Is There a Simpler Way to Test Olive Oil's Health Claims?
Mar 21 2017 Read 1514 Times
For many years, it was the fat in our diets that was considered the biggest problem in maintaining a healthy weight and cholesterol level. Advice now suggests that sugar is the biggest culprit — but even so, it is wise to monitor the fat in our diet as not all fats are considered equal in the eyes of nutritionists.
Even during the war on fat, one fat that most people agreed was healthy was olive oil — particularly extra virgin olive oil. Long a part of the Mediterranean diet, EV olive oil has been a staple in the diets of some of the world’s healthiest people.
Health claims regulated by EC
In fact, the health benefits associated with the oil are enshrined in European regulations — Regulation EC 1924/2006 concerns the use of health benefits on the labelling of foods and is administered by the European Food Safety Authority (EFSA). The healthy parts of olive oil are the polyphenols — natural or synthetic chemicals containing many phenol structures.
The EFSA approved health claim for olive oil polyphenols states:
Olive oil polyphenols contribute to the protection of blood lipids from oxidative stress. The claim may be used only for olive oil, containing at least 5 mg of hydroxytyrosol and its derivatives (e.g. oleuropein complex and tyrosol) per 20 g of olive oil. In order to bear the claim information shall be given to the consumer that the beneficial effect is obtained with a daily intake of 20 g of olive oil.
Chromatography may be ousted
So, the oil must meet the requirement to contain 5 mg of hydroxytyrosol or its derivatives to carry a label stating health benefits. But, the test to show that the oil meets the requirements is expensive and difficult to access. The current method for checking the authenticity of olive oils relies on chromatographic techniques — with high performance liquid chromatography with a UV detector or mass spectrometry. The use of chromatography to analyse fat in food is discussed in the article, Healthy Fat in Chips and Sausages? A new Method for Extraction, Digestion and Analysis of Fat in Food Samples.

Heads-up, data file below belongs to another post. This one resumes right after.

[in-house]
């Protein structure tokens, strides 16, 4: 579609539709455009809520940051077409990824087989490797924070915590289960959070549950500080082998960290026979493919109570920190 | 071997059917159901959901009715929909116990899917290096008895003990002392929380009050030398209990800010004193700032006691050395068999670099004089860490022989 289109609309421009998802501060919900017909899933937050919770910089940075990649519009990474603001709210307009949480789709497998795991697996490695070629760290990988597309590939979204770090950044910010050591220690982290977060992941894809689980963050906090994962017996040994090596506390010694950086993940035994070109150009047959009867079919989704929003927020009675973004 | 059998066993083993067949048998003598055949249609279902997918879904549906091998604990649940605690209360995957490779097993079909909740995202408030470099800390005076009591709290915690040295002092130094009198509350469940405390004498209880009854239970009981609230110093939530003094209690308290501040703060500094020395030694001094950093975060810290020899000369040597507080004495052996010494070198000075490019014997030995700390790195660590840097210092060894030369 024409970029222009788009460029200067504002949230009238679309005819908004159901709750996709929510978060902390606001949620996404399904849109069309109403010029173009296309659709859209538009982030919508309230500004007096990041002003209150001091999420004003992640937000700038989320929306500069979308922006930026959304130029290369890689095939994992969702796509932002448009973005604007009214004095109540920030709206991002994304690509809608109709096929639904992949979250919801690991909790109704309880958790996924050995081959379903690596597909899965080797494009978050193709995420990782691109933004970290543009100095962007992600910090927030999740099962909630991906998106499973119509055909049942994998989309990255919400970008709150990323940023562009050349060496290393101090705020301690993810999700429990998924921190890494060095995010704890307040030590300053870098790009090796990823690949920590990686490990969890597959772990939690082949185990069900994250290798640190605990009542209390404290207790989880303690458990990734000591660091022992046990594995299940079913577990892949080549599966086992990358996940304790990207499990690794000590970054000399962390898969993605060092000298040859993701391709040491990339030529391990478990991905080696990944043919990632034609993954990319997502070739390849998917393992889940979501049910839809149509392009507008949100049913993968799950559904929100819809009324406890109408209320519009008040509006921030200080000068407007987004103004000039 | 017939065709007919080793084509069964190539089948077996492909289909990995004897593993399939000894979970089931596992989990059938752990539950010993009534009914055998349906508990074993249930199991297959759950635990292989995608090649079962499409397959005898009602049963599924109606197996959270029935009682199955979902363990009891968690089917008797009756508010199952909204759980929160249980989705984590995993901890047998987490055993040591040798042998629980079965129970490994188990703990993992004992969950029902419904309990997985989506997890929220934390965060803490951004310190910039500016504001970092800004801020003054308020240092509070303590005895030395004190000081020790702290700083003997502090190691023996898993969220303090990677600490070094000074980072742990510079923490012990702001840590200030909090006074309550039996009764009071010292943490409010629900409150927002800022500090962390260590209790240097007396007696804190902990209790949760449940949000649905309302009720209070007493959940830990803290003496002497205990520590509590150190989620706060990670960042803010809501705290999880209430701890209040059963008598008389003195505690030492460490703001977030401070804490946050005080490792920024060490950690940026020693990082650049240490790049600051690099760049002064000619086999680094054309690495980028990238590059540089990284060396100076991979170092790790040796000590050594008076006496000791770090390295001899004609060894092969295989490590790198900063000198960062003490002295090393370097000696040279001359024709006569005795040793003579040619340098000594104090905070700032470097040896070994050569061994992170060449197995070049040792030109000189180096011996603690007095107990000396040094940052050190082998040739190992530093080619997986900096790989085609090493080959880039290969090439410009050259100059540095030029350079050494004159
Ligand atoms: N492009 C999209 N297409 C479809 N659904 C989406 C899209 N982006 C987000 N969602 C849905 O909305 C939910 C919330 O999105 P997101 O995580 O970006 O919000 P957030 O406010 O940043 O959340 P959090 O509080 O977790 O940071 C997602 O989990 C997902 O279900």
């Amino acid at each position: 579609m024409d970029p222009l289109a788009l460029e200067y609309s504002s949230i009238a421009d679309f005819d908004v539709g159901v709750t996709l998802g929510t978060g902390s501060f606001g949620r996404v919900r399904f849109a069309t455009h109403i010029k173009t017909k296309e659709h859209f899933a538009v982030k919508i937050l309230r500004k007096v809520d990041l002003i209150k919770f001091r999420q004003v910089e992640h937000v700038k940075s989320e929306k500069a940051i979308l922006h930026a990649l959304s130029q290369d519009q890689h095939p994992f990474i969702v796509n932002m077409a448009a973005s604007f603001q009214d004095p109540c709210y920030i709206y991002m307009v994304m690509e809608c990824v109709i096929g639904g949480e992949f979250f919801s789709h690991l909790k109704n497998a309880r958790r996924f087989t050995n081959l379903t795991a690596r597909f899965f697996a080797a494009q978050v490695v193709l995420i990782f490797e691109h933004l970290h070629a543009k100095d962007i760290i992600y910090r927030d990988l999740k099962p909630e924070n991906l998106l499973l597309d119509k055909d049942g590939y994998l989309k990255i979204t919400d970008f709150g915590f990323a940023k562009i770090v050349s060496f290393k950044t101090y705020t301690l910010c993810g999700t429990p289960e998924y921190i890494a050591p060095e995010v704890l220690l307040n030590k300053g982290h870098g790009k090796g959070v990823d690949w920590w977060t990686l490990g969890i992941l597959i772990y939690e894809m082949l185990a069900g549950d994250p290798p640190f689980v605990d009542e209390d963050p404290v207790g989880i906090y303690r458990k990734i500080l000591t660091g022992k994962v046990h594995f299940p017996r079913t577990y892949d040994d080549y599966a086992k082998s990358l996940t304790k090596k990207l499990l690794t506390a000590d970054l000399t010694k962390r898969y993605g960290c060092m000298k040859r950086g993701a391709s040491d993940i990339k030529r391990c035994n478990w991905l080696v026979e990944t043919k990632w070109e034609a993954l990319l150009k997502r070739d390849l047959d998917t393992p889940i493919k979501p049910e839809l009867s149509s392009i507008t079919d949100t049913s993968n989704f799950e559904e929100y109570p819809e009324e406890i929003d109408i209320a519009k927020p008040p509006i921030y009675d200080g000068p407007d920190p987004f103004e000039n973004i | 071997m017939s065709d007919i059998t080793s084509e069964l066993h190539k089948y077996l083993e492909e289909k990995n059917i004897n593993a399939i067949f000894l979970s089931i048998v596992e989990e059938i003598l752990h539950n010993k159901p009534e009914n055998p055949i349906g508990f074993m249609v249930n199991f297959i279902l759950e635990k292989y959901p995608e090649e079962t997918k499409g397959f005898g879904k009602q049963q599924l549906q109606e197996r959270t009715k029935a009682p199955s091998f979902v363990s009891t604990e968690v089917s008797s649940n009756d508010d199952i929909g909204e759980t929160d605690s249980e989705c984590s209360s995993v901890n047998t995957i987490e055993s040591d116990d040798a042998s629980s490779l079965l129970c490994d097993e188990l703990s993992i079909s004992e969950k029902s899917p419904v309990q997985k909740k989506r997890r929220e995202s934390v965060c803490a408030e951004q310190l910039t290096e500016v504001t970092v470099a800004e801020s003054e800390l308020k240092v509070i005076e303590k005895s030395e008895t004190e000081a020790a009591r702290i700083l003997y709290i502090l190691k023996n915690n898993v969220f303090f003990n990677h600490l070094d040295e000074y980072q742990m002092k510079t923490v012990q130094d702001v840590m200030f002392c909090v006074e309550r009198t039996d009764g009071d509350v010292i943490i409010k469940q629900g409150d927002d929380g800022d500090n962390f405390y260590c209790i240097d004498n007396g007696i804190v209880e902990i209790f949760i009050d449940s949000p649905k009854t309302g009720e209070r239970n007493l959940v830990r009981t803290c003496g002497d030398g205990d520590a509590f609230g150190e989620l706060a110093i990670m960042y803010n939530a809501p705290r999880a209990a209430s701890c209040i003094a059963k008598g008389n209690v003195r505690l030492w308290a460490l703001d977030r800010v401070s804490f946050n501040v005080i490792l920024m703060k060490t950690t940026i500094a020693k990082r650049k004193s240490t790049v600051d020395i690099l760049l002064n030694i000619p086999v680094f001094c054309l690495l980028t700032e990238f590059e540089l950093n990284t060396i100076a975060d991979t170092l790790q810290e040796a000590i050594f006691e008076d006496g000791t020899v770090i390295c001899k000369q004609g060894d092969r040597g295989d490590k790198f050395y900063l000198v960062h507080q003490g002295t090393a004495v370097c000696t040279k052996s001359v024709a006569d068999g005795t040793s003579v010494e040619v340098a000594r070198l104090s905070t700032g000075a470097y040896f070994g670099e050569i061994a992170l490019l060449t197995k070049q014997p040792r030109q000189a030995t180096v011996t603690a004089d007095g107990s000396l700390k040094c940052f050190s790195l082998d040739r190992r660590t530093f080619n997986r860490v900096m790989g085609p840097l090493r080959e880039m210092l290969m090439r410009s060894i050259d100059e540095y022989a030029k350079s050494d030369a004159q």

But under a European initiative known as OLEUM, scientists are looking for a simpler method to check that the oil contains all it should to be classed as healthy. And it seems that some scientists from the Universities of Bologna and Vigo may have come up with a method using a cheap and simple colorimetric assay using a reagent known as Folin-Ciocalteu.
The team have shown that the assay they have devised produces comparable results with HPLC-UV and the next step is to expand the number of samples tested. So soon chromatography could be taking more of a back seat as colorimetry tests our olive oil for hydroxytyrosol.
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